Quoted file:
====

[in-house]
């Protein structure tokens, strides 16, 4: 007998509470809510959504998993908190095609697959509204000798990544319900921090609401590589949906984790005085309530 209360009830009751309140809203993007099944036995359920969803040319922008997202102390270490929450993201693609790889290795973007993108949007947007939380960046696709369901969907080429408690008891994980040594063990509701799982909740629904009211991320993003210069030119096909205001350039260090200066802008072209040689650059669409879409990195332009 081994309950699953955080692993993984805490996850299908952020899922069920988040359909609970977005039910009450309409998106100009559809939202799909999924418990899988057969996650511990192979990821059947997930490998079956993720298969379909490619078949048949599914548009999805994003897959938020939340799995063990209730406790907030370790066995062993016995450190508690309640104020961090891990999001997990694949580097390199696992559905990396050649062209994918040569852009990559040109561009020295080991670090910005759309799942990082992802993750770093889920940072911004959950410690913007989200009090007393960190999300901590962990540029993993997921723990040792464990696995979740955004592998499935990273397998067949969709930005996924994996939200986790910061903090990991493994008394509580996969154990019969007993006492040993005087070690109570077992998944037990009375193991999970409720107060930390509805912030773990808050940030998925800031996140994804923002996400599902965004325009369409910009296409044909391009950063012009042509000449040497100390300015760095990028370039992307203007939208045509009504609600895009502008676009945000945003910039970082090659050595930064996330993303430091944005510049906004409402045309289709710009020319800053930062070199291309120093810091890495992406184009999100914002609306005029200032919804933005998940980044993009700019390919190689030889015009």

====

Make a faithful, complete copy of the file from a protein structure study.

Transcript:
[in-house]
């Protein structure tokens, strides 16, 4: 007998509470809510959504998993908190095609697959509204000798990544319900921090609401590589949906984790005085309530 209360009830009751309140809203993007099944036995359920969803040319922008997202102390270490929450993201693609790889290795973007993108949007947007939380960046696709369901969907080429408690008891994980040594063990509701799982909740629904009211991320993003210069030119096909205001350039260090200066802008072209040689650059669409879409990195332009 081994309950699953955080692993993984805490996850299908952020899922069920988040359909609970977005039910009450309409998106100009559809939202799909999924418990899988057969996650511990192979990821059947997930490998079956993720298969379909490619078949048949599914548009999805994003897959938020939340799995063990209730406790907030370790066995062993016995450190508690309640104020961090891990999001997990694949580097390199696992559905990396050649062209994918040569852009990559040109561009020295080991670090910005759309799942990082992802993750770093889920940072911004959950410690913007989200009090007393960190999300901590962990540029993993997921723990040792464990696995979740955004592998499935990273397998067949969709930005996924994996939200986790910061903090990991493994008394509580996969154990019969007993006492040993005087070690109570077992998944037990009375193991999970409720107060930390509805912030773990808050940030998925800031996140994804923002996400599902965004325009369409910009296409044909391009950063012009042509000449040497100390300015760095990028370039992307203007939208045509009504609600895009502008676009945000945003910039970082090659050595930064996330993303430091944005510049906004409402045309289709710009020319800053930062070199291309120093810091890495992406184009999100914002609306005029200032919804933005998940980044993009700019390919190689030889015009």